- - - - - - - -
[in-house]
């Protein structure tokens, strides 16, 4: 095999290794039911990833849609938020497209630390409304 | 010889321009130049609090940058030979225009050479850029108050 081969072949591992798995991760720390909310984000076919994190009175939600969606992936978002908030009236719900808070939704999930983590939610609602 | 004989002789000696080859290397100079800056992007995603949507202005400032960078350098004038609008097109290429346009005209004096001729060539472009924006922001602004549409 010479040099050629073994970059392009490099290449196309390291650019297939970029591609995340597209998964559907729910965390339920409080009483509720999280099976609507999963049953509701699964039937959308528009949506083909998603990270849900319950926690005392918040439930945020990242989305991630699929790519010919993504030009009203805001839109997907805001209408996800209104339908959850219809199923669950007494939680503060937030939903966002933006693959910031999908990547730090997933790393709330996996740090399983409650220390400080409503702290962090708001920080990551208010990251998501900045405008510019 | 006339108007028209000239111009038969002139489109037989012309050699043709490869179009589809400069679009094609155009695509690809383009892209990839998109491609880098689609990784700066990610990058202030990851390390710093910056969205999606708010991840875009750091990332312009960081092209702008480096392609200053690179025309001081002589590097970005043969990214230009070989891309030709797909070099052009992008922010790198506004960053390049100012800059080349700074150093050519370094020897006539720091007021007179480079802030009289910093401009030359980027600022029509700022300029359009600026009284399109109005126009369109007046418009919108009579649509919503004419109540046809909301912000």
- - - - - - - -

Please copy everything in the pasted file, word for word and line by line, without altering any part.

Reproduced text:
[in-house]
């Protein structure tokens, strides 16, 4: 095999290794039911990833849609938020497209630390409304 | 010889321009130049609090940058030979225009050479850029108050 081969072949591992798995991760720390909310984000076919994190009175939600969606992936978002908030009236719900808070939704999930983590939610609602 | 004989002789000696080859290397100079800056992007995603949507202005400032960078350098004038609008097109290429346009005209004096001729060539472009924006922001602004549409 010479040099050629073994970059392009490099290449196309390291650019297939970029591609995340597209998964559907729910965390339920409080009483509720999280099976609507999963049953509701699964039937959308528009949506083909998603990270849900319950926690005392918040439930945020990242989305991630699929790519010919993504030009009203805001839109997907805001209408996800209104339908959850219809199923669950007494939680503060937030939903966002933006693959910031999908990547730090997933790393709330996996740090399983409650220390400080409503702290962090708001920080990551208010990251998501900045405008510019 | 006339108007028209000239111009038969002139489109037989012309050699043709490869179009589809400069679009094609155009695509690809383009892209990839998109491609880098689609990784700066990610990058202030990851390390710093910056969205999606708010991840875009750091990332312009960081092209702008480096392609200053690179025309001081002589590097970005043969990214230009070989891309030709797909070099052009992008922010790198506004960053390049100012800059080349700074150093050519370094020897006539720091007021007179480079802030009289910093401009030359980027600022029509700022300029359009600026009284399109109005126009369109007046418009919108009579649509919503004419109540046809909301912000």